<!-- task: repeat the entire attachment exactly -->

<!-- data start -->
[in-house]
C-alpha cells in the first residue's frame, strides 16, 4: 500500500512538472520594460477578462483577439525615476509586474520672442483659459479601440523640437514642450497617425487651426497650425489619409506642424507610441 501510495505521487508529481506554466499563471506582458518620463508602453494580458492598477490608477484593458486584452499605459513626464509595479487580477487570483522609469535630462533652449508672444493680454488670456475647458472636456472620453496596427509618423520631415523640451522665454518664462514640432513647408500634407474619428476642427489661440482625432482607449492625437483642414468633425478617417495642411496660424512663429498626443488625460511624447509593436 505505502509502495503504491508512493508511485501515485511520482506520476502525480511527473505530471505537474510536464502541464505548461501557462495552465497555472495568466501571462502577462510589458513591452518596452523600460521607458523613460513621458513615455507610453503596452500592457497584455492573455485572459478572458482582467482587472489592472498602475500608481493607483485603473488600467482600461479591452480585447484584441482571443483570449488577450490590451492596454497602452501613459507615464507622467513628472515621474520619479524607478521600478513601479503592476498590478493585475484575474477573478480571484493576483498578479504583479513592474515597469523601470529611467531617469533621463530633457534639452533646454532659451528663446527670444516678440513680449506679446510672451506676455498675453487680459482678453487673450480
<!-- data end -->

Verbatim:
[in-house]
C-alpha cells in the first residue's frame, strides 16, 4: 500500500512538472520594460477578462483577439525615476509586474520672442483659459479601440523640437514642450497617425487651426497650425489619409506642424507610441 501510495505521487508529481506554466499563471506582458518620463508602453494580458492598477490608477484593458486584452499605459513626464509595479487580477487570483522609469535630462533652449508672444493680454488670456475647458472636456472620453496596427509618423520631415523640451522665454518664462514640432513647408500634407474619428476642427489661440482625432482607449492625437483642414468633425478617417495642411496660424512663429498626443488625460511624447509593436 505505502509502495503504491508512493508511485501515485511520482506520476502525480511527473505530471505537474510536464502541464505548461501557462495552465497555472495568466501571462502577462510589458513591452518596452523600460521607458523613460513621458513615455507610453503596452500592457497584455492573455485572459478572458482582467482587472489592472498602475500608481493607483485603473488600467482600461479591452480585447484584441482571443483570449488577450490590451492596454497602452501613459507615464507622467513628472515621474520619479524607478521600478513601479503592476498590478493585475484575474477573478480571484493576483498578479504583479513592474515597469523601470529611467531617469533621463530633457534639452533646454532659451528663446527670444516678440513680449506679446510672451506676455498675453487680459482678453487673450480